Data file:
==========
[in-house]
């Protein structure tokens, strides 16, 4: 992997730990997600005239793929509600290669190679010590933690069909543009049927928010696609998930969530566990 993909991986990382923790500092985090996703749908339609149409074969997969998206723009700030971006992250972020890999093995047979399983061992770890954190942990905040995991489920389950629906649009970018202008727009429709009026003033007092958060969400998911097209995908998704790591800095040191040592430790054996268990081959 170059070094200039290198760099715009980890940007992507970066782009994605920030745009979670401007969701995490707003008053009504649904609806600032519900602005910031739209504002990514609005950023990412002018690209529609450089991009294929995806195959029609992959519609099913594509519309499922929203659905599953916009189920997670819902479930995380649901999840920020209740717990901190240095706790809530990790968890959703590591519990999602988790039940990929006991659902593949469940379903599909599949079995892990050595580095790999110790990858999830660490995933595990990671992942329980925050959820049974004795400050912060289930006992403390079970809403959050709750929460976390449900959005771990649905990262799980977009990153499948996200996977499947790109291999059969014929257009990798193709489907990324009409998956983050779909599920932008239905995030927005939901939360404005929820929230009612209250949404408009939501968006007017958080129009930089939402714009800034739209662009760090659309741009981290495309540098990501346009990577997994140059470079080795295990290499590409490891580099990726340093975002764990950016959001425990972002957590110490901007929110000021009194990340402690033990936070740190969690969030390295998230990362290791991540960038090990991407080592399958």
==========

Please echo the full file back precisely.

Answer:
[in-house]
């Protein structure tokens, strides 16, 4: 992997730990997600005239793929509600290669190679010590933690069909543009049927928010696609998930969530566990 993909991986990382923790500092985090996703749908339609149409074969997969998206723009700030971006992250972020890999093995047979399983061992770890954190942990905040995991489920389950629906649009970018202008727009429709009026003033007092958060969400998911097209995908998704790591800095040191040592430790054996268990081959 170059070094200039290198760099715009980890940007992507970066782009994605920030745009979670401007969701995490707003008053009504649904609806600032519900602005910031739209504002990514609005950023990412002018690209529609450089991009294929995806195959029609992959519609099913594509519309499922929203659905599953916009189920997670819902479930995380649901999840920020209740717990901190240095706790809530990790968890959703590591519990999602988790039940990929006991659902593949469940379903599909599949079995892990050595580095790999110790990858999830660490995933595990990671992942329980925050959820049974004795400050912060289930006992403390079970809403959050709750929460976390449900959005771990649905990262799980977009990153499948996200996977499947790109291999059969014929257009990798193709489907990324009409998956983050779909599920932008239905995030927005939901939360404005929820929230009612209250949404408009939501968006007017958080129009930089939402714009800034739209662009760090659309741009981290495309540098990501346009990577997994140059470079080795295990290499590409490891580099990726340093975002764990950016959001425990972002957590110490901007929110000021009194990340402690033990936070740190969690969030390295998230990362290791991540960038090990991407080592399958």